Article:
How much aid do EU countries give to developing countries? 

Article published on Nov. 21, 2014
Article published on Nov. 21, 2014

Launched in Paris on 20 November at the OECD, the ninth CONCORD AidWatch report "Aid Beyond 2015". 

The report finds that despite growing humanitarian and development challenges, such as the recent Ebola outbreak in West Africa, EU aid is off track to meet the 0.7% aid target in 2015 with a funding gap of €41 billion. The only four European countries that are meeting aid targets are the UKSwedenDenmark and Luxembourg. Aid budgets are increasingly being used to cover migration costs.

Aid up in 2013 but not enough for global challenges

Despite a moderate rise in global aid budgets in 2013 many EU countries are still cutting aid budgets. Global aid to the poorest countries, in particular to Africa, is expected to drop by 5% until 2016.

“The timing for aid cuts by many European countries couldn't be any worse. I’m pleased that the UK bucks the trend and has reached the 0.7% aid target in 2013, 2 years ahead of the commitment deadline. Growing global emergencies and development challenges are pushing many developing countries to the limit, with the latest Ebola outbreak in West Africa a prime example. Effective aid which gets to people who need it most is a lifesaver, supporting essential services like healthcare and long term development." said Ben Jackson, Chief Executive of Bond, the UK NGO network.

Aid budgets increasingly covering migration costs

Many EU countries are pushing for domestic spending, such as on refugees, to be counted as official aid figures in global negotiations currently taking place at the OECD. In 2013 refugee costs represented €1.7 billion of EU countries bilateral aid. The largest costs were reported in Sweden (€514 million), France (€372 million), the Netherlands (€274 million), Denmark (€122 million) and Belgium (€118 million).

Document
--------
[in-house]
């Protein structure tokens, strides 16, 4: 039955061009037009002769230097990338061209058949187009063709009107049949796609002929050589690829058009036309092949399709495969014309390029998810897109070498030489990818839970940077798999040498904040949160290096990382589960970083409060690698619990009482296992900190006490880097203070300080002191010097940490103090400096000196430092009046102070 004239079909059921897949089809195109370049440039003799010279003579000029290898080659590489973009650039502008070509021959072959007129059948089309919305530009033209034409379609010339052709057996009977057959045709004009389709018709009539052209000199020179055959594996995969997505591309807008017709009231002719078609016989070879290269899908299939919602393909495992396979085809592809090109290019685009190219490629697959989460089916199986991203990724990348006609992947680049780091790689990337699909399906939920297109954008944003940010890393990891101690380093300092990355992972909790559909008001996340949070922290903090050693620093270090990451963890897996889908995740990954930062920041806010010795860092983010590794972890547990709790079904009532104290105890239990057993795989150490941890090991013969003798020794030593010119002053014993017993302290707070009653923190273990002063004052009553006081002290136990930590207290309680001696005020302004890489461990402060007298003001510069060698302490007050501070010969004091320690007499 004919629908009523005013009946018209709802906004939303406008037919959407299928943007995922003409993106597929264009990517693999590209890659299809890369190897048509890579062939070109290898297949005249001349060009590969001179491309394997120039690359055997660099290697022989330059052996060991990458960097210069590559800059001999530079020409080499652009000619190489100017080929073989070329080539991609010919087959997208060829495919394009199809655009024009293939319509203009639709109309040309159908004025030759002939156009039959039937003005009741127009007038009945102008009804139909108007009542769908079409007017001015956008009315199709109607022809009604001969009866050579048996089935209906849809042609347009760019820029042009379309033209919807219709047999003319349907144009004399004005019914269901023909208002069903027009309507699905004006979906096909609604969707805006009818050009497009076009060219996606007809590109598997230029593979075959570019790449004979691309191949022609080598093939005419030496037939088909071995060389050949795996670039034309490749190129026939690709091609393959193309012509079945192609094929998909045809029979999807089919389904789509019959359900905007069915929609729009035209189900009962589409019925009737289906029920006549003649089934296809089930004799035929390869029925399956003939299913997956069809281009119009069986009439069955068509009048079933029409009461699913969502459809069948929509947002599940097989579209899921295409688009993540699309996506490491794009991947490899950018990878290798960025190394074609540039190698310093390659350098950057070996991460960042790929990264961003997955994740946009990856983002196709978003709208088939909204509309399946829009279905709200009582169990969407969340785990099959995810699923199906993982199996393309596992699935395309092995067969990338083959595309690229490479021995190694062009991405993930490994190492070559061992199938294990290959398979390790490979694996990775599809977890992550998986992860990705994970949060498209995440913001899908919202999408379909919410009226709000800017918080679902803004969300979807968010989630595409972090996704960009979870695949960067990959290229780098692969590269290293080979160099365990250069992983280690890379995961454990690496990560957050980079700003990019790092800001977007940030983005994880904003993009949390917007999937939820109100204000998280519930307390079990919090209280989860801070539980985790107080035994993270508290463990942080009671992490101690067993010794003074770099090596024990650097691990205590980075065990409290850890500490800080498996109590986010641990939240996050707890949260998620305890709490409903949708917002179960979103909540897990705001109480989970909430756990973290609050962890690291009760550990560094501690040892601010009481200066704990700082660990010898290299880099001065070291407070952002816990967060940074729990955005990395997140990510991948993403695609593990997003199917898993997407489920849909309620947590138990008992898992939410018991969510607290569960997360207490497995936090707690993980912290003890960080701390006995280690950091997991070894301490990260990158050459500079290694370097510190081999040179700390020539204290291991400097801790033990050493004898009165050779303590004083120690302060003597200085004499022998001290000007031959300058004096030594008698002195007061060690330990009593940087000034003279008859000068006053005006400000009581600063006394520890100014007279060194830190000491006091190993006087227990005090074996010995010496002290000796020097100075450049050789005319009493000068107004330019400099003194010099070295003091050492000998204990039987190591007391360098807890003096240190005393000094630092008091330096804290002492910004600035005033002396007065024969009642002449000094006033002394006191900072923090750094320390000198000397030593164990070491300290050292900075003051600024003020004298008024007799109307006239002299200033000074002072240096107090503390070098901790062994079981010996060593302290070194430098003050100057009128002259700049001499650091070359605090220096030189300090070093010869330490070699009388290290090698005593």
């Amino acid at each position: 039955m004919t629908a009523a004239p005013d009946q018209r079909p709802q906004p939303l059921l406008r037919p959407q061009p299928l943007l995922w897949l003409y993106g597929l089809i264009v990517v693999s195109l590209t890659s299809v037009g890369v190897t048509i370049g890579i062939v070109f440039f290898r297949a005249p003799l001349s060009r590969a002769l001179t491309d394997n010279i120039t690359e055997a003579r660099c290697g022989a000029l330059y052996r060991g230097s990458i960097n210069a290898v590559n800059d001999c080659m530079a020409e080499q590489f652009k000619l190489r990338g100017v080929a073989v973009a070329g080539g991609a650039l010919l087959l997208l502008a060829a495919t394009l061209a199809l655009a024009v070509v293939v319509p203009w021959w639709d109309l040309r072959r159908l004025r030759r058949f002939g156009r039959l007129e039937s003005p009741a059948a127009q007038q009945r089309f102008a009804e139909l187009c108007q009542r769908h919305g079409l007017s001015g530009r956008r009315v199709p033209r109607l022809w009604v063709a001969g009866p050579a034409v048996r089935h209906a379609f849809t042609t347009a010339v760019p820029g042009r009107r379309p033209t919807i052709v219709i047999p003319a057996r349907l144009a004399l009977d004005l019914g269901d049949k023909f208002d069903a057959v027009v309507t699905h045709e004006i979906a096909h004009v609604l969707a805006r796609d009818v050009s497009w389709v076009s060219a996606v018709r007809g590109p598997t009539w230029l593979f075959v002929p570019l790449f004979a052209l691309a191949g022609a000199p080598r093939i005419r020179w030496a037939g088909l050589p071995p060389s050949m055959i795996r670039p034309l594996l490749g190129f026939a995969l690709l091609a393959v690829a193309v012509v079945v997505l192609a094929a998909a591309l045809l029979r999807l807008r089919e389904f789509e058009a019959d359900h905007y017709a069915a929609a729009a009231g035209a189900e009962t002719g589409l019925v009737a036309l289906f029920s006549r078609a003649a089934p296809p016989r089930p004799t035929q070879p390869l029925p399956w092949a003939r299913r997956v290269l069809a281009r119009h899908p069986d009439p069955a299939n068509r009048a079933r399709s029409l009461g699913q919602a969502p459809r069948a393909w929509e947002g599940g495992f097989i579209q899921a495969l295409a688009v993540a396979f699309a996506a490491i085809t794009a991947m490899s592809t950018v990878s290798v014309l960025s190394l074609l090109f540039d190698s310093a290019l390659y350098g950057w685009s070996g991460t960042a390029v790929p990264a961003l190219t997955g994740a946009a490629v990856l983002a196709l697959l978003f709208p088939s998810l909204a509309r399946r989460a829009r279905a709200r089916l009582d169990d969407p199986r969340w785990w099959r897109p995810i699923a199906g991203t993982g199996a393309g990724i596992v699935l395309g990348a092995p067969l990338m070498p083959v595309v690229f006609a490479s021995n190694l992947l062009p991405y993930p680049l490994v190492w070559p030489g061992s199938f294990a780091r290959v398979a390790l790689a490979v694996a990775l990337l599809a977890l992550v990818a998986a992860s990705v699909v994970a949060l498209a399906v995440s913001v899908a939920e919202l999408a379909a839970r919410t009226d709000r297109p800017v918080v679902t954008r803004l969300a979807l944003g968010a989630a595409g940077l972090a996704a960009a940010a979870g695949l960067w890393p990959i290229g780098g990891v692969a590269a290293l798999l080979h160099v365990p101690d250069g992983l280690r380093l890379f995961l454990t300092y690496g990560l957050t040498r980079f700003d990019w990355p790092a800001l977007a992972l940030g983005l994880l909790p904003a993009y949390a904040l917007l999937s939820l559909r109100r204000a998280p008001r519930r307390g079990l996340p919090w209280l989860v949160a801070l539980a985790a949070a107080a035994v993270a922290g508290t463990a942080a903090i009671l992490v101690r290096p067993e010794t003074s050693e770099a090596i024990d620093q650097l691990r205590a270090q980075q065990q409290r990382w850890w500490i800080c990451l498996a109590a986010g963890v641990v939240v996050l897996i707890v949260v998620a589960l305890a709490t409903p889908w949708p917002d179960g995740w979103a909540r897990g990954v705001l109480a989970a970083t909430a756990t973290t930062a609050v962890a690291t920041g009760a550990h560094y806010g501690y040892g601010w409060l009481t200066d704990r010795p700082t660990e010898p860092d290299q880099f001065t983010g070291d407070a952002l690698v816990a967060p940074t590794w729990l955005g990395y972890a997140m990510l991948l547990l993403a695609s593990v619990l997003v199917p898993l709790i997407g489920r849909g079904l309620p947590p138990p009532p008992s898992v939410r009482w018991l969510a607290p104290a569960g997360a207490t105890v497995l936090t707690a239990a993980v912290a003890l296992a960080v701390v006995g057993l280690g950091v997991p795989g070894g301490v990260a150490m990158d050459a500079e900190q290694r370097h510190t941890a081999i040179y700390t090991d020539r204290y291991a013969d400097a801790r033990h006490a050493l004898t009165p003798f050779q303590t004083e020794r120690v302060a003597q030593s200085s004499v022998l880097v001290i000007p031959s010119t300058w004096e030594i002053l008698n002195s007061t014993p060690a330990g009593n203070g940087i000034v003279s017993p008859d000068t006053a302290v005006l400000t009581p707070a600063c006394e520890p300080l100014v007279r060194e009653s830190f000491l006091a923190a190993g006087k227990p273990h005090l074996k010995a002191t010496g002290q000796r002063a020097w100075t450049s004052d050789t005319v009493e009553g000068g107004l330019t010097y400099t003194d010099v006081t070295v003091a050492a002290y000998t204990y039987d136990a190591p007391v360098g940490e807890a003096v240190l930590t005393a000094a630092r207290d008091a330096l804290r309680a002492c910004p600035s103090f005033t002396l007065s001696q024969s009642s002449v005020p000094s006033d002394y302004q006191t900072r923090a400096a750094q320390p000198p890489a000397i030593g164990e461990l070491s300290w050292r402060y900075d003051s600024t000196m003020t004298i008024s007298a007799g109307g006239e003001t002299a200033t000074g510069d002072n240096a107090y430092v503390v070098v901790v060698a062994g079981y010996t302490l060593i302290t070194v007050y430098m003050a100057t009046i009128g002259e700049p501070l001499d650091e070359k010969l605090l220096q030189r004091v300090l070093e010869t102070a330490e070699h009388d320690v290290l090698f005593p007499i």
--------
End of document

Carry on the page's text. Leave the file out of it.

“We are seeing a worrying trend where more and more countries like Sweden are financing migration costs with money from their aid budgets. It is a vital part of public spending but should not be counted as official development assistance.” said Peter Sorbom from Concord Sweden.

Billions lost – how the EU over counts its aid

Aid should be a real transfer of resources to developing countries, yet the EU inflated its aid by some €5.2billion in 2013. Almost €1bn of this came in the form of interest on loans which meant recipient countries end up paying more back.

“France received € 239m in interest from loans to developing countries in 2013. At the same time, French aid grants are reducing each year. Unfortunately this trend is expected to continue in the coming years,” according to Jean-Louis Vielajus, President of Coordination SUD, the French NGO network